Child Marriage in India

Posted by Sasheera Gounden on

Poverty, lack of access to quality education and security are leading factors that contribute to the rise of child marriages in India. Poverty is one of the main causes of child marriage. Families live in abject poverty in India as a result of unemployment, low pay and a rise in rental prices. Dowry received from the husband or the family of the groom provides financial stability. There exists a misconception that child marriage provides a sense of security. Lack of access to quality education is another root cause for child marriage. Most families in India cannot afford school fees and, as a result, pursue marriage as a solution to their financial troubles.


Lack of Quality Education


Girls stop attending classes to give birth and take care of their husbands. Husbands expect wives to stay at home, prepare meals for them and clean house. These girls miss out on potential opportunities for career growth and personal development. Rural schools in India are inadequately equipped, offering education through to fifth grade only. There are no private bathrooms in school buses for young girls to attend to their hygienic needs.


Domestic Violence


Young girls are expected to be sexual with their adult partners while their bodies are in the process of development. The sexual act in these cases is unnatural and has dire consequences. Some girls have reportedly died on their wedding night. Girls have less bargaining power and are more susceptible to physical and mental abuse as a result of the misconception that husbands are justified in beating their wives. Kicking the girl out onto the street is used as a manipulative tactic in most cases often resulting in rape and torture.




Divorce is generally considered taboo in the Indian culture. Most traditional Indian people, particularly those from older generations are firm believers in “till death do us part,” regardless of whether or not the husband is an abuser or paedophile. In India marriage is considered a sacred communion even between an 11-year-old girl and 60-something-year-old man. In light of troubling financial times, anything goes even if that means accepting dowry from an older man. Children as young as 16 years of age are forced to divorce and, as a result, are ostracized by their relatives and communities. Child marriage in India is informally and unlawfully conducted despite legislative practices yet remains prevalent in modern society.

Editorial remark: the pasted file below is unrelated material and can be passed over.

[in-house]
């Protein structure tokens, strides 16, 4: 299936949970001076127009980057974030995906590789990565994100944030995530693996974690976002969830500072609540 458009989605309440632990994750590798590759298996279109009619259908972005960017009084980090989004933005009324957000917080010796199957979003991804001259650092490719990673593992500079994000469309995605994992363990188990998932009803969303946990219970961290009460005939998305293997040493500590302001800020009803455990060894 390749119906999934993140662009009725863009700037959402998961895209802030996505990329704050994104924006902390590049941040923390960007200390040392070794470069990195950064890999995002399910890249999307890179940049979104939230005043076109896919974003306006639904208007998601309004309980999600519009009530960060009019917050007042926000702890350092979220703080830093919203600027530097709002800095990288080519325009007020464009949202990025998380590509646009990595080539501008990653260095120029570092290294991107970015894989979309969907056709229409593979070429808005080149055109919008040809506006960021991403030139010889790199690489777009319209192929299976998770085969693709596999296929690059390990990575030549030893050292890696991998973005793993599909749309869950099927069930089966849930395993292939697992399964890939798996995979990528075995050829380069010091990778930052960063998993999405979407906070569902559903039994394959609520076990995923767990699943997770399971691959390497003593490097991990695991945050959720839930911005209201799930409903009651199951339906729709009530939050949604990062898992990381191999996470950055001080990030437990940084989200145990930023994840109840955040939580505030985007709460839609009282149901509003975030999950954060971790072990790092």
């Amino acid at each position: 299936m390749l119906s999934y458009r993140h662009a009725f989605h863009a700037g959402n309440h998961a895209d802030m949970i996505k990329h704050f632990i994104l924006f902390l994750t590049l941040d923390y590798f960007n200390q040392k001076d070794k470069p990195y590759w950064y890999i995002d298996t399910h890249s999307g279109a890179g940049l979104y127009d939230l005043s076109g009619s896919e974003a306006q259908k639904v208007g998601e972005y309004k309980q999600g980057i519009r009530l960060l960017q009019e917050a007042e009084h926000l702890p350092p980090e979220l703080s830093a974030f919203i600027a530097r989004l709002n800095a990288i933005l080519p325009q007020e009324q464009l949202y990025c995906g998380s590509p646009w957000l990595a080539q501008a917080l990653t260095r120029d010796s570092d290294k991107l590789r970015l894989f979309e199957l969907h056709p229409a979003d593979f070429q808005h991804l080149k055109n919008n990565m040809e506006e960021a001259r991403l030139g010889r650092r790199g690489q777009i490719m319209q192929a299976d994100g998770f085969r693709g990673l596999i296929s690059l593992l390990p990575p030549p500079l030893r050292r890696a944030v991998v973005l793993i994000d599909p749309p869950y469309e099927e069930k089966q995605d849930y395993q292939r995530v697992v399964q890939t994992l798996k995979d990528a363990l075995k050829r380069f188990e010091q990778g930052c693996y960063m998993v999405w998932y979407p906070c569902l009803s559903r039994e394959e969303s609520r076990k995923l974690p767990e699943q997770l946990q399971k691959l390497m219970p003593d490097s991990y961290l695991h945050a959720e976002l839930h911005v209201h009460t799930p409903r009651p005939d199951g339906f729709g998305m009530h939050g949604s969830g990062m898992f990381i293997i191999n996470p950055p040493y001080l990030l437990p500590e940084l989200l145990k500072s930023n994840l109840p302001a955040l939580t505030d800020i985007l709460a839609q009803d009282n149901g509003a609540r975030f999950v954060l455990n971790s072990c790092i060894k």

“I am one of those unfortunate Hindu women whose hard lot is to suffer the unnameable miseries entailed by the custom of early marriage. This wicked practice of child marriage has destroyed the happiness of my life. It comes between me and the thing which I prize above all others – study and mental cultivation. Without the least fault of mine I am doomed to seclusion; every aspiration of mine to rise above my ignorant sisters is looked upon with suspicion and is interpreted in the most uncharitable manner.”- Rukhambai’s letter to the Times of India dated 26 June 1885.

“I felt completely helpless. I was just a child! I knew nothing of the duties as a mother, how would I do this? What if I did not love my child enough?”-16-year-old Sadia from Bangladesh who was married at 14 years of age and fell pregnant before her 15th birthday.


Sadia Child Bride

                                     Picture: Child bride Sadia holding her baby.


Stop Child Marriage


Access to quality education, vocational courses and community outreach projects to raise awareness are all factors that help put a stop to child marriage. Parents of child brides need to be made aware of the serious consequences of child marriage. Girls should be encouraged to continue with their education to strive for independence. The provision of vocational courses helps girls provide for themselves financially by utilizing newly developed skills. Raising awareness puts an end to the unlawful practice of child marriage.

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